She pointed out the two factors she hated most about Secret Wars Journal, and I asked to borrow it, to read and review for my blog later. My friends is, by the way, my number one–and, um, only source of Secret Wars comics at the moment. I'm extremely interested in the whole thing, but not $4-per-20-pages interested.
I suppose we should back up a bit, though. When Marvel began its new era of line-wide crossover event stories with Civil War in 2006, it also launched a companion, anthology series, Civil War: Frontline. That series compiled stories from various points-of-view around the Marvel Universe, while the main series focused on the events of the story itself: Frontline is where one could find out what the average man on the street of the Marvel Universe might think of the goings-on, or where one could find out how a minor character was affected by the Civil War storyline proper.
It was a good idea, really; it capitalized on interest in the main storyline, it gave a whole bunch of creators a great showcase for their work and it helped flesh out the importance of the event, as it wasn't just something affecting the characters with their own books, but all of the characters in the Marvel Universe (or, at least a lot of them).
Such companion series, generally street-level in focus, have accompanied most of Marvel's event series since, and it's been amusing to watch what a hard time Marvel has apparently had in coming up with titles for such series, and in distinguishing them from the series they're meant to be companions to.
My favorite was AVX: Vs, the logo of which appeared to be "Avengers Vs. X-Men," which was the title of the book it was tying into; the "v" in AVX stood for "Vs.," of course, too. By that point, they gave up on trying to think of different angles for the companion series, however, and treated that one as the comic book equivalent of deleted scenes from a DVD, as the comic didn't contain stories, just extended versions of fight scenes that appeared in Avengers Vs. X-Men.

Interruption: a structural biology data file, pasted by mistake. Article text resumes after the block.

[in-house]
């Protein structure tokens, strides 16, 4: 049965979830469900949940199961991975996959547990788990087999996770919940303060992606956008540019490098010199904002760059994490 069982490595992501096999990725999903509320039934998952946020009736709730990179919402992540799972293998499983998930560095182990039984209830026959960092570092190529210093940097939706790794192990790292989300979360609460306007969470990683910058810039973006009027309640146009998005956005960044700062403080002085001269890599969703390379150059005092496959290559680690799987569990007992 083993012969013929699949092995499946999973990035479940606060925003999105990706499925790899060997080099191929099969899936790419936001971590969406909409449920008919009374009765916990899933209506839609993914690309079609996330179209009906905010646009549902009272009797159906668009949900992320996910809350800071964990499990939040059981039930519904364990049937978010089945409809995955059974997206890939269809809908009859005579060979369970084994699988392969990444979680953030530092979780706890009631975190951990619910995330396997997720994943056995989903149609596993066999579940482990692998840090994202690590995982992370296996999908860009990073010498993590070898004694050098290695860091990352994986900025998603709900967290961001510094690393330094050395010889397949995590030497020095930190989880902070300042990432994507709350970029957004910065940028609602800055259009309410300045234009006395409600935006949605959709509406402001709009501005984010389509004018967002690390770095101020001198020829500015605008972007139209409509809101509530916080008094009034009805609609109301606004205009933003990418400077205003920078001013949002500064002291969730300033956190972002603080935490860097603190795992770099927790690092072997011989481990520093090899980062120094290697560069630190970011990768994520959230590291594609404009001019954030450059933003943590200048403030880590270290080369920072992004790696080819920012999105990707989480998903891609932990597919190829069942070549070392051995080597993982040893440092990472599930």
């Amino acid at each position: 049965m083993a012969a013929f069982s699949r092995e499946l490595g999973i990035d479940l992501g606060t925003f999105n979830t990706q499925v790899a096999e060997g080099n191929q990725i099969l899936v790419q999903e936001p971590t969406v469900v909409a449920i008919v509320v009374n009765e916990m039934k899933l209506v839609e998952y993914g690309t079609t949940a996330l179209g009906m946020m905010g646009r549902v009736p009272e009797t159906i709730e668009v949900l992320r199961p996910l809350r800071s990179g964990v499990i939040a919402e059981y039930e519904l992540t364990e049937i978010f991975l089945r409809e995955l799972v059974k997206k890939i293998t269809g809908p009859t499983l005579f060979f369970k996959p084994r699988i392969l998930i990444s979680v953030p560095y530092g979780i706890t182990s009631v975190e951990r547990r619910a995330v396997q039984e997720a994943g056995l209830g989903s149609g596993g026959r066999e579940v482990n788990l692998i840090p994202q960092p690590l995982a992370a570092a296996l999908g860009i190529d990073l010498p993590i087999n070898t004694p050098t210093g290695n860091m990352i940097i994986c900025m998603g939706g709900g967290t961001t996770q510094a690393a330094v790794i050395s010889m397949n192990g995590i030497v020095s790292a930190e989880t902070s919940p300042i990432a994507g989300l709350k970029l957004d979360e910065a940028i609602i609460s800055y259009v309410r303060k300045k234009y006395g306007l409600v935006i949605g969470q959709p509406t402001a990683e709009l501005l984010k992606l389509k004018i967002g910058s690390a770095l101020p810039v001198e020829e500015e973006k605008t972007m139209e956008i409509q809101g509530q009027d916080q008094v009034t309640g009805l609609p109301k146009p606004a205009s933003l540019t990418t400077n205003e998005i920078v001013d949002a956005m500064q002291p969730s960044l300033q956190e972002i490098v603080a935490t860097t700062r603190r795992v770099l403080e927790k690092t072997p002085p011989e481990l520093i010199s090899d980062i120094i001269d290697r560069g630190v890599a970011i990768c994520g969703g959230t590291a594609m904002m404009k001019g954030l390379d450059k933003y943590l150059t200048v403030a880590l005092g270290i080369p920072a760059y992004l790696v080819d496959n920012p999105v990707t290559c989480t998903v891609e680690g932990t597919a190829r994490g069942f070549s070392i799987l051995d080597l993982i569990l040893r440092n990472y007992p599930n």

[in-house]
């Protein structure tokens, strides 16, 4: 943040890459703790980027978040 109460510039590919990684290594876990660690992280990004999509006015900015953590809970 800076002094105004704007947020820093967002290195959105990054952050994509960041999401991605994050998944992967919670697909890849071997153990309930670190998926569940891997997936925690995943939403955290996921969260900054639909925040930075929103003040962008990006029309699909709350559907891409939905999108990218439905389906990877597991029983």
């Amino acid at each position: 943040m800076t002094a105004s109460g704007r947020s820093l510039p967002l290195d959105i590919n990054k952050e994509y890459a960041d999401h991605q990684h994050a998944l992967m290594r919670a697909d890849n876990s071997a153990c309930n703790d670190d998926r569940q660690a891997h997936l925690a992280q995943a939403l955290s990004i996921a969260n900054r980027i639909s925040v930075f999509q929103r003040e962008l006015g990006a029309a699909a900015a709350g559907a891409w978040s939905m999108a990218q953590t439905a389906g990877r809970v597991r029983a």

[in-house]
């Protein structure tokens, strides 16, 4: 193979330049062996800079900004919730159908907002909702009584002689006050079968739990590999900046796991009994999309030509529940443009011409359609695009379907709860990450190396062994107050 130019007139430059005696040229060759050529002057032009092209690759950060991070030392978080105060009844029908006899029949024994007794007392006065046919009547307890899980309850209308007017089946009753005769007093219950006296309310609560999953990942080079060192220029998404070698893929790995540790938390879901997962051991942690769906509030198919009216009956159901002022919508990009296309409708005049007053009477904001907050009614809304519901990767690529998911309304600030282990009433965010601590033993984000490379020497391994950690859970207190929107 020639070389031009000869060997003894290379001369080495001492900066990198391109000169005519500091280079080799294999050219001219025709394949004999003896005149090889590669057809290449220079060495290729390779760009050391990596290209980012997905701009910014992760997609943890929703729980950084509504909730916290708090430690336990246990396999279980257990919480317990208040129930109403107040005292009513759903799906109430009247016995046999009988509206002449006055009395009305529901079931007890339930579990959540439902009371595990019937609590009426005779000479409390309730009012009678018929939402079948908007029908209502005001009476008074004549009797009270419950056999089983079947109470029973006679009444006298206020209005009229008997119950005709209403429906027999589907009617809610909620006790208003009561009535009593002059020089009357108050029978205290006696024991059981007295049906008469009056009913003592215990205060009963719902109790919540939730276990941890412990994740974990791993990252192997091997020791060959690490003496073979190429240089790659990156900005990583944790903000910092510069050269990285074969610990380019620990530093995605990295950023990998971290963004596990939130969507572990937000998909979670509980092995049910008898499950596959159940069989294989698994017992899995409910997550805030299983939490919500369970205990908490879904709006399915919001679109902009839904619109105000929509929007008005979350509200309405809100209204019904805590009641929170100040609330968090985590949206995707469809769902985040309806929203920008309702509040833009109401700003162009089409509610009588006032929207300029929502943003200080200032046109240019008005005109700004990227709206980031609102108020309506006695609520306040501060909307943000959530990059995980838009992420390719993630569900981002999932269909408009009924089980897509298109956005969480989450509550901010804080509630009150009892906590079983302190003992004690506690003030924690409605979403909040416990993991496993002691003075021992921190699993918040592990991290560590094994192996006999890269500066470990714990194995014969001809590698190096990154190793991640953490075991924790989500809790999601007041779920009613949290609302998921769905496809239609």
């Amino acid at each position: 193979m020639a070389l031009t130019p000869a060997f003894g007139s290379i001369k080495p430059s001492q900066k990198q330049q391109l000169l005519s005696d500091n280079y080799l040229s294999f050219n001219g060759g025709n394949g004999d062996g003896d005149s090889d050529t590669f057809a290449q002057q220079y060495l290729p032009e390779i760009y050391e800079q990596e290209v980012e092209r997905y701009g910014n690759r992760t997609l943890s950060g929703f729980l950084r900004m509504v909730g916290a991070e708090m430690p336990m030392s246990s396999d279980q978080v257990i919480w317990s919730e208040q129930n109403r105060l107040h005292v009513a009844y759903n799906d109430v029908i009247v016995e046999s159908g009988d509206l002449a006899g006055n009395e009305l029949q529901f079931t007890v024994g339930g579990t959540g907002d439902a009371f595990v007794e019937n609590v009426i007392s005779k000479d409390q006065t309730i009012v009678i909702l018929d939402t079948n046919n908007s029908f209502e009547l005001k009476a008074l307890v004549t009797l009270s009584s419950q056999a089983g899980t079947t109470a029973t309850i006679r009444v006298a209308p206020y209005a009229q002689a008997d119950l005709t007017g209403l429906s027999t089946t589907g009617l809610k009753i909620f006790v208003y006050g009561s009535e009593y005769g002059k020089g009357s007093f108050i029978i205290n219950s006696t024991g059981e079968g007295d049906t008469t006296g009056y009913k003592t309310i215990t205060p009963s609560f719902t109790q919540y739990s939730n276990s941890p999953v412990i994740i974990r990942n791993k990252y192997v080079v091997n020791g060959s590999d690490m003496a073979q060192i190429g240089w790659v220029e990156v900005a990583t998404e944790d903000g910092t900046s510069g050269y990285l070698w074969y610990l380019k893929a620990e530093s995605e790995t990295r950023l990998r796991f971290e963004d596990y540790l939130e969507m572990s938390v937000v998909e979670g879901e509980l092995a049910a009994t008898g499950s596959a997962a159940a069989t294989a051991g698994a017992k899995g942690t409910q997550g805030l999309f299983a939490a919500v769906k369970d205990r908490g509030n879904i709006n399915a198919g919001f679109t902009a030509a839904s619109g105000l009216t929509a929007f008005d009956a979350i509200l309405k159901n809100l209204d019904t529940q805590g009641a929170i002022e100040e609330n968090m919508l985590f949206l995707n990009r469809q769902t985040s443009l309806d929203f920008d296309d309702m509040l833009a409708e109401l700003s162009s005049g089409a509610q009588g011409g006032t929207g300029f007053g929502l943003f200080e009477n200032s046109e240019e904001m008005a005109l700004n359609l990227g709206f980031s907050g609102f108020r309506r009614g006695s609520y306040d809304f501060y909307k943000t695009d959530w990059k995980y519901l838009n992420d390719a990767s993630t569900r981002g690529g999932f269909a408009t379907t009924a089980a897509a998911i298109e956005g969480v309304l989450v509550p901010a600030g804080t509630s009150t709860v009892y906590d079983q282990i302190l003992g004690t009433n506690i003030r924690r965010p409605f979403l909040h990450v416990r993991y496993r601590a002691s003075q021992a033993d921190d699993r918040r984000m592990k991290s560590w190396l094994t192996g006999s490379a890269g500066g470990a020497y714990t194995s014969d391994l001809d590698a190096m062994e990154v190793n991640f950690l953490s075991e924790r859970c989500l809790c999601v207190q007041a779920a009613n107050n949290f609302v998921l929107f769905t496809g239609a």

|Can you tell at a glance which of these is the main series Avengers Vs. X-Men and which is the tie-in, AVX: Vs...?|
Well, Marvel's latest event series is so big it gets two companion series: Secret Wars Journal and Secret Wars: Battleworld.
It doesn't really matter much; they both seem to perform the same function. The premise of Secret Wars, as the 52-word introduction on each credits page declares, is that "The Multiverse was destroyed!" and that all that remains is "A massive, patchwork planet composed of the fragments of worlds that no longer exist."
In practice, this appears to mean that Marvel told all of its editors to "go nuts" while Jonathan Hickman is writing Secret Wars, and they in turn told their various creative teams to "go nuts," and so we have all kinds of pretty nutty temporary titles.
Secret Wars Journal operates in the same fashion: Totally random stories set on "Battleworld" (i.e. the Marvel Universe gone mad), only there are two short ones per issue by various creators, and they should be able to nuttier than many of the other titles, as they only have to sustain a 10-page narrative, rather than the 20-pages of the handful of Secret Wars-related one-shots, or the 120-pages or so of the longer miniseries.
So we're up to speed then?
The cover story is called "The Arrowhead," and it is written by Pru Shen and drawn by Ramon Bachs. In the first panel, we're told that the setting here is "King James' England," and a caravan is talking about The Arrowhead, who is basically Robin Hood. And is also secretly aristocrat Lady Kate of Bishop (who really should wear a mask or something when doing her thieving). She rides with a never named blonde guy and a magician named William.
Marvel fans will, of course, recognize the trio as Hawkeye Kate Bishop, Wiccan Billy Kaplan and Hulkling Teddy Altman from Young Avengers (although Kate might be more familiar to many current comic readers as the other Hawkeye, the one who appeared in every other issue of Matt Fraction, David Aja, Annie Wu and company's Hawkeye comic).